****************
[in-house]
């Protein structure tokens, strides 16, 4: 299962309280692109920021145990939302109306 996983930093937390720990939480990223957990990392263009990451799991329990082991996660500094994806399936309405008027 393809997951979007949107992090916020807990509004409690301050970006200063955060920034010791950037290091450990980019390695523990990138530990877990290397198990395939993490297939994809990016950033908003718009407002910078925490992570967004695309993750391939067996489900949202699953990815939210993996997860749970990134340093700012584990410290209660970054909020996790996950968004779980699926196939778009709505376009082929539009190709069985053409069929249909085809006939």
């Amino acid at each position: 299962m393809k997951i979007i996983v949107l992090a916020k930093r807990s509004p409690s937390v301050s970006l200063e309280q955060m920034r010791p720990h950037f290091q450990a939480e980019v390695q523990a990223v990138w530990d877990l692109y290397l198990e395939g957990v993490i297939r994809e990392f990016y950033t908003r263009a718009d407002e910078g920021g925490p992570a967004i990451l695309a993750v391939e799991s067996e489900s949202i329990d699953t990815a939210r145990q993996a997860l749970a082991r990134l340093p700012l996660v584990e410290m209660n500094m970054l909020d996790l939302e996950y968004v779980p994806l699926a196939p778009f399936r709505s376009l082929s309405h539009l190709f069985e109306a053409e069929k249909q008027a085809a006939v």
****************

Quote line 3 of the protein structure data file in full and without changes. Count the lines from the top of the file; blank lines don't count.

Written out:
């Amino acid at each position: 299962m393809k997951i979007i996983v949107l992090a916020k930093r807990s509004p409690s937390v301050s970006l200063e309280q955060m920034r010791p720990h950037f290091q450990a939480e980019v390695q523990a990223v990138w530990d877990l692109y290397l198990e395939g957990v993490i297939r994809e990392f990016y950033t908003r263009a718009d407002e910078g920021g925490p992570a967004i990451l695309a993750v391939e799991s067996e489900s949202i329990d699953t990815a939210r145990q993996a997860l749970a082991r990134l340093p700012l996660v584990e410290m209660n500094m970054l909020d996790l939302e996950y968004v779980p994806l699926a196939p778009f399936r709505s376009l082929s309405h539009l190709f069985e109306a053409e069929k249909q008027a085809a006939v």